A

Basic Latin alphabet
Aa Bb Cc Dd    
Ee Ff Gg Hh
Ii Jj Kk Ll Mm Nn
Oo Pp Qq Rr Ss Tt
Uu Vv Ww Xx Yy Zz

A (; named a, plural aes)[1] is the first letter and a vowel in the basic modern Latin alphabet. It is similar to the Ancient Greek letter Alpha, from which it derives.

Contents


Origins

"A" can be traced to a pictogram of an ox head in Egyptian hieroglyph or the Proto-Sinaitic alphabet.[2]

Egyptian Proto-Semitic
ox's head
Phoenician
aleph
Greek
Alpha
Etruscan
A
Roman/Cyrillic
A

In 1600 B.C. the Phoenician alphabet's letter had a linear form that served as the base for some later forms. Its name must have corresponded closely to the Hebrew or Arabic aleph.


Blackletter A

Uncial A

Another Blackletter A 

Modern Roman A

Modern Italic A

Modern Script A

When the Ancient Greeks adopted the alphabet, they had no use for the glottal stop that the letter had denoted in Phoenician and other Semitic languages, so they used the sign to represent the vowel /a/, and kept its name with a minor change (alpha). In the earliest Greek inscriptions after the Greek Dark Ages, dating to the 8th century BC, the letter rests upon its side, but in the Greek alphabet of later times it generally resembles the modern capital letter, although many local varieties can be distinguished by the shortening of one leg, or by the angle at which the cross line is set.

The Etruscans brought the Greek alphabet to their civilization in the Italian Peninsula and left the letter unchanged. The Romans later adopted the Etruscan alphabet to write the Latin language, and the resulting letter was preserved in the modern Latin alphabet used to write many languages, including English.

The letter has two minuscule (lower-case) forms. The form used in most current handwriting consists of a circle and vertical stoke ("ɑ"), called Latin alpha or "script a". Most printed material uses a form consisting of a small loop with an arc over it ("a"). Both derive from the majuscule (capital) form. In Greek handwriting, it was common to join the left leg and horizontal stroke into a single loop, as demonstrated by the Uncial version shown. Many fonts then made the right leg vertical. In some of these, the serif that began the right leg stroke developed into an arc, resulting in the printed form, while in others it was dropped, resulting in the modern handwritten form.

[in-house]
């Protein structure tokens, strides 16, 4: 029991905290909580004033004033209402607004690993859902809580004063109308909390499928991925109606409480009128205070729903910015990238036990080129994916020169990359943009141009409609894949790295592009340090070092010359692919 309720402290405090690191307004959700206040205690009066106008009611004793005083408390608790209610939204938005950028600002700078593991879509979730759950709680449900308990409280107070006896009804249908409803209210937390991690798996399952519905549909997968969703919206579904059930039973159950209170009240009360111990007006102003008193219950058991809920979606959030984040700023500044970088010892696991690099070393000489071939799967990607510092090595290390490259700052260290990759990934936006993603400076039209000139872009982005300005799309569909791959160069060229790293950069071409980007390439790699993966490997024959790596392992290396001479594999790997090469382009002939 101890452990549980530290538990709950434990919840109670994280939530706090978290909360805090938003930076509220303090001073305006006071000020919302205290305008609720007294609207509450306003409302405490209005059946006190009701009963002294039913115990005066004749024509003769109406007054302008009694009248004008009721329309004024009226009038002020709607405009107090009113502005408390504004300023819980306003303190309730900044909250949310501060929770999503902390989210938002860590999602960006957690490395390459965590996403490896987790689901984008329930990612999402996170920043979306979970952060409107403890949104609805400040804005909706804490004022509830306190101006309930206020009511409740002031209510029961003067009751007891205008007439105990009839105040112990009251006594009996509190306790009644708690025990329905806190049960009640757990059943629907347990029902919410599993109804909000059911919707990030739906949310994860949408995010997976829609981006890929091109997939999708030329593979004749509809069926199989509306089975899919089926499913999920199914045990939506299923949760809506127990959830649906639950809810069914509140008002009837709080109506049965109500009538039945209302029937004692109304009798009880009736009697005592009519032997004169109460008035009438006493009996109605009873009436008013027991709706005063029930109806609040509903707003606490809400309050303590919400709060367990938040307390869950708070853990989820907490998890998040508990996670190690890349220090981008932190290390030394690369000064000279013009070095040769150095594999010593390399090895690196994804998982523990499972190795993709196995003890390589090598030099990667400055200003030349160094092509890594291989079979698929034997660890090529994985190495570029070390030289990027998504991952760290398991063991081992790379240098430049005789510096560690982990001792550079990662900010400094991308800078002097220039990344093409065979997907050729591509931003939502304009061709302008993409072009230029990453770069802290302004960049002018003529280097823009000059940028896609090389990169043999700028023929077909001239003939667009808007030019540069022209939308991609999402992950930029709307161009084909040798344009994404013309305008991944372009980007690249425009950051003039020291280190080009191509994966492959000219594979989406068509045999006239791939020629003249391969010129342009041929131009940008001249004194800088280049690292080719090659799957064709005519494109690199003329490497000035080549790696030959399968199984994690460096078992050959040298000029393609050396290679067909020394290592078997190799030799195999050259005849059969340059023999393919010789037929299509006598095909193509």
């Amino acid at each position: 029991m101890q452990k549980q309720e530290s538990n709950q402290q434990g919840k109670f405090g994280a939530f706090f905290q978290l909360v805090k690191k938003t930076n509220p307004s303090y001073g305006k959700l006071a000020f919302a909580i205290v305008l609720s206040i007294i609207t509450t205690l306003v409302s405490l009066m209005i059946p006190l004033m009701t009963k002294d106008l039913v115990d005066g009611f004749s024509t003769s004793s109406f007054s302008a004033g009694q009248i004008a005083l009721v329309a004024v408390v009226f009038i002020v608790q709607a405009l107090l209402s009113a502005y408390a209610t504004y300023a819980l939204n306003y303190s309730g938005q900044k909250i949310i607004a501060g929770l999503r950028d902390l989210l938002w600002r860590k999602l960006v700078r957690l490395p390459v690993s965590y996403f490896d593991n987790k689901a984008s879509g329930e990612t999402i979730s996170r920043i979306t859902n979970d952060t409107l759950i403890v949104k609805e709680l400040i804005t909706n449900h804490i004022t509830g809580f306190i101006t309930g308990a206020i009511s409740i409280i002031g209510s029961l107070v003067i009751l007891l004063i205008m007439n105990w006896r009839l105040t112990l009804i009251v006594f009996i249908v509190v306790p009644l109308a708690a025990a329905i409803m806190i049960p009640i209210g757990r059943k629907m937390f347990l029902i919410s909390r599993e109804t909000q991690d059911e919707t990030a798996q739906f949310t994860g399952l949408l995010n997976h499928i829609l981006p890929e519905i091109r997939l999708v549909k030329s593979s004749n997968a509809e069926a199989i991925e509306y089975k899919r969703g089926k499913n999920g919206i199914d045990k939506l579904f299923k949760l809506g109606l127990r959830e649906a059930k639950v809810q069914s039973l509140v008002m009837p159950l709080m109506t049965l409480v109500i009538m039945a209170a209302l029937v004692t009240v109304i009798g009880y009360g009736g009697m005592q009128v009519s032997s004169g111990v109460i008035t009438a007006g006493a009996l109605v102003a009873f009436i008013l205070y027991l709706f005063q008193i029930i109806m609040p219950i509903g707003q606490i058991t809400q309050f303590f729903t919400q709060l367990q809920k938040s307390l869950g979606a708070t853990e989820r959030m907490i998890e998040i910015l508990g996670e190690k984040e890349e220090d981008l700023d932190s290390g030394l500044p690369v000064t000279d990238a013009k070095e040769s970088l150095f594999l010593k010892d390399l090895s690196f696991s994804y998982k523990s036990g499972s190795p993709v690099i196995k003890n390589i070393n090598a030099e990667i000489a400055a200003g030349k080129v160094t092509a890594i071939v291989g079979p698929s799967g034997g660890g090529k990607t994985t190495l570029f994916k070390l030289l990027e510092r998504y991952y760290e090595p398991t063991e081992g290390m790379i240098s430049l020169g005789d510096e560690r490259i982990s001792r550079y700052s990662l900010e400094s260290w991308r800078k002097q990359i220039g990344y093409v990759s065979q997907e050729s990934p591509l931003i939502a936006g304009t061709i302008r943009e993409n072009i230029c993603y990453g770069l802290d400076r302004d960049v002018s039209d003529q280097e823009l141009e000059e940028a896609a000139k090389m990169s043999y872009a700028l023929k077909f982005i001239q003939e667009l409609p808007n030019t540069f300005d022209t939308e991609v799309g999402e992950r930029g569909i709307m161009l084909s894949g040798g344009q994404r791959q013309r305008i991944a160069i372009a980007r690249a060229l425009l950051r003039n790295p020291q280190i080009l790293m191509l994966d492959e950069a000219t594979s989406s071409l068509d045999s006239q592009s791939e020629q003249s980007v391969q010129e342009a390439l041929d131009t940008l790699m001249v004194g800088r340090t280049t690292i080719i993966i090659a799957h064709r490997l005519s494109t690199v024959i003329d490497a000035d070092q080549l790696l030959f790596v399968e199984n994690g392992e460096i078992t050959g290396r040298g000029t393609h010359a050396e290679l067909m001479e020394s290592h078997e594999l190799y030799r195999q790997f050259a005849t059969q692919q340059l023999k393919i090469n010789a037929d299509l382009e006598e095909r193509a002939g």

Usage

In English, "a" by itself frequently denotes the near-open front unrounded vowel (/æ/) as in pad, the open back unrounded vowel (/ɑː/) as in father, or, in concert with a later orthographic vowel, the diphthong /eɪ/ as in ace and major, due to effects of the great vowel shift.

In most other languages that use the Latin alphabet, "a" denotes an open front unrounded vowel (/a/). In the International Phonetic Alphabet, variants of "a" denote various vowels. In X-SAMPA, capital "A" denotes the open back unrounded vowel and lowercase "a" denotes the open front unrounded vowel.

"A" is the third common used letter in English, and the second most common in Spanish and French. In one study, on average, about 3.68% of letters used in English tend to be ‹a›s, while the number is 6.22% in Spanish and 3.95% in French.[3]

"A" is often used to denote something or someone of a better or more prestigious quality or status: A-, A or A+, the best grade that can be assigned by teachers for students' schoolwork; A grade for clean restaurants; A-List celebrities, etc. Such associations can have a motivating effect as exposure to the letter A has been found to improve performance, when compared with other letters.[4]

A turned "a", ‹ɐ› is used by the International Phonetic Alphabet for the near-open central vowel, while a turned capital "A" ("∀") is used in predicate logic to specify universal quantification.

Alternative representations of A

Computing codes

In Unicode, the capital "A" is codepoint U+0041 and the lower case "a" is U+0061.[5]

The ASCII code for capital "A" is 65 and for lower case "a" is 97; or in binary 01000001 and 01100001, respectively.

The EBCDIC code for capital "A" is 193 and for lowercase "a" is 129; or in binary 11000001 and 10000001, respectively.

The numeric character references in HTML and XML are "A" and "a" for upper and lower case, respectively.

See also

References